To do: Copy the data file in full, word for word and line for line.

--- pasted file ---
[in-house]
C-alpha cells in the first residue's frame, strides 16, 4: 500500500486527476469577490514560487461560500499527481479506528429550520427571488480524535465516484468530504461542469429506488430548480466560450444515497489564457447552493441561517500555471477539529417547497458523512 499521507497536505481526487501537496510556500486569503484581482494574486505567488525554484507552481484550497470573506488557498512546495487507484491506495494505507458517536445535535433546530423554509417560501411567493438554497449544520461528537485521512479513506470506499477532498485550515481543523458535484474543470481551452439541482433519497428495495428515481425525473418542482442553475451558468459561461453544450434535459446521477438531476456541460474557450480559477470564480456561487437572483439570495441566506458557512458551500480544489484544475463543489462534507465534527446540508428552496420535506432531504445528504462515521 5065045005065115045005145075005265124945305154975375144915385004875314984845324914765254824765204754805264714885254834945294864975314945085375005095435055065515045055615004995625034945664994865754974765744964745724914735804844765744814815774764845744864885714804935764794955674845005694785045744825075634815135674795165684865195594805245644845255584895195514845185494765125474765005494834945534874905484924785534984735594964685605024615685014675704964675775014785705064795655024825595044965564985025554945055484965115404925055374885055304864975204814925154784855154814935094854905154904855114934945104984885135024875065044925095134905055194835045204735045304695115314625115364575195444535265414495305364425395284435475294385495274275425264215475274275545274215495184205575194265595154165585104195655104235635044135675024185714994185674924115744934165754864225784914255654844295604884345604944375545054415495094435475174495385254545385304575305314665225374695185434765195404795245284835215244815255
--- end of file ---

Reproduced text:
[in-house]
C-alpha cells in the first residue's frame, strides 16, 4: 500500500486527476469577490514560487461560500499527481479506528429550520427571488480524535465516484468530504461542469429506488430548480466560450444515497489564457447552493441561517500555471477539529417547497458523512 499521507497536505481526487501537496510556500486569503484581482494574486505567488525554484507552481484550497470573506488557498512546495487507484491506495494505507458517536445535535433546530423554509417560501411567493438554497449544520461528537485521512479513506470506499477532498485550515481543523458535484474543470481551452439541482433519497428495495428515481425525473418542482442553475451558468459561461453544450434535459446521477438531476456541460474557450480559477470564480456561487437572483439570495441566506458557512458551500480544489484544475463543489462534507465534527446540508428552496420535506432531504445528504462515521 5065045005065115045005145075005265124945305154975375144915385004875314984845324914765254824765204754805264714885254834945294864975314945085375005095435055065515045055615004995625034945664994865754974765744964745724914735804844765744814815774764845744864885714804935764794955674845005694785045744825075634815135674795165684865195594805245644845255584895195514845185494765125474765005494834945534874905484924785534984735594964685605024615685014675704964675775014785705064795655024825595044965564985025554945055484965115404925055374885055304864975204814925154784855154814935094854905154904855114934945104984885135024875065044925095134905055194835045204735045304695115314625115364575195444535265414495305364425395284435475294385495274275425264215475274275545274215495184205575194265595154165585104195655104235635044135675024185714994185674924115744934165754864225784914255654844295604884345604944375545054415495094435475174495385254545385304575305314665225374695185434765195404795245284835215244815255